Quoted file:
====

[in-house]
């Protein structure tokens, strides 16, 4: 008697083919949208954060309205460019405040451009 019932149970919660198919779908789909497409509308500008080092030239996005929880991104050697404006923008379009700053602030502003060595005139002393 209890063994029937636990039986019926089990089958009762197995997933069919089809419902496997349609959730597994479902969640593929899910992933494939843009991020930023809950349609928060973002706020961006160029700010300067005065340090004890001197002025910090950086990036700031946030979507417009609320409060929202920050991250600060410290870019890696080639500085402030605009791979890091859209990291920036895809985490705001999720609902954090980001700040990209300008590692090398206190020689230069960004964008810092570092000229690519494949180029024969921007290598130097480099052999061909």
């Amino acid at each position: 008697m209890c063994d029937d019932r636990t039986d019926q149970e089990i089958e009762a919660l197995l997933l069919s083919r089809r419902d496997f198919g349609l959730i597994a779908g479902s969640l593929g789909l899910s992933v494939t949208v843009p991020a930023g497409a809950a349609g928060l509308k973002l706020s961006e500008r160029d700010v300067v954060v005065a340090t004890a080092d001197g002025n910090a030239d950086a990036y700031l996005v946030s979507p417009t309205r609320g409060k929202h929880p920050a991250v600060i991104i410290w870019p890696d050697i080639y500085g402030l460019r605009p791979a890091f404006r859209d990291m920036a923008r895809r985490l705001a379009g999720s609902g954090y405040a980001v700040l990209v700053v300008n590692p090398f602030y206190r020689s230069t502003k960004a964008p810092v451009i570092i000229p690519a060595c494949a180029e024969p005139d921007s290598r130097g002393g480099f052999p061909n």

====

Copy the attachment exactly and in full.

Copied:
[in-house]
């Protein structure tokens, strides 16, 4: 008697083919949208954060309205460019405040451009 019932149970919660198919779908789909497409509308500008080092030239996005929880991104050697404006923008379009700053602030502003060595005139002393 209890063994029937636990039986019926089990089958009762197995997933069919089809419902496997349609959730597994479902969640593929899910992933494939843009991020930023809950349609928060973002706020961006160029700010300067005065340090004890001197002025910090950086990036700031946030979507417009609320409060929202920050991250600060410290870019890696080639500085402030605009791979890091859209990291920036895809985490705001999720609902954090980001700040990209300008590692090398206190020689230069960004964008810092570092000229690519494949180029024969921007290598130097480099052999061909």
């Amino acid at each position: 008697m209890c063994d029937d019932r636990t039986d019926q149970e089990i089958e009762a919660l197995l997933l069919s083919r089809r419902d496997f198919g349609l959730i597994a779908g479902s969640l593929g789909l899910s992933v494939t949208v843009p991020a930023g497409a809950a349609g928060l509308k973002l706020s961006e500008r160029d700010v300067v954060v005065a340090t004890a080092d001197g002025n910090a030239d950086a990036y700031l996005v946030s979507p417009t309205r609320g409060k929202h929880p920050a991250v600060i991104i410290w870019p890696d050697i080639y500085g402030l460019r605009p791979a890091f404006r859209d990291m920036a923008r895809r985490l705001a379009g999720s609902g954090y405040a980001v700040l990209v700053v300008n590692p090398f602030y206190r020689s230069t502003k960004a964008p810092v451009i570092i000229p690519a060595c494949a180029e024969p005139d921007s290598r130097g002393g480099f052999p061909n």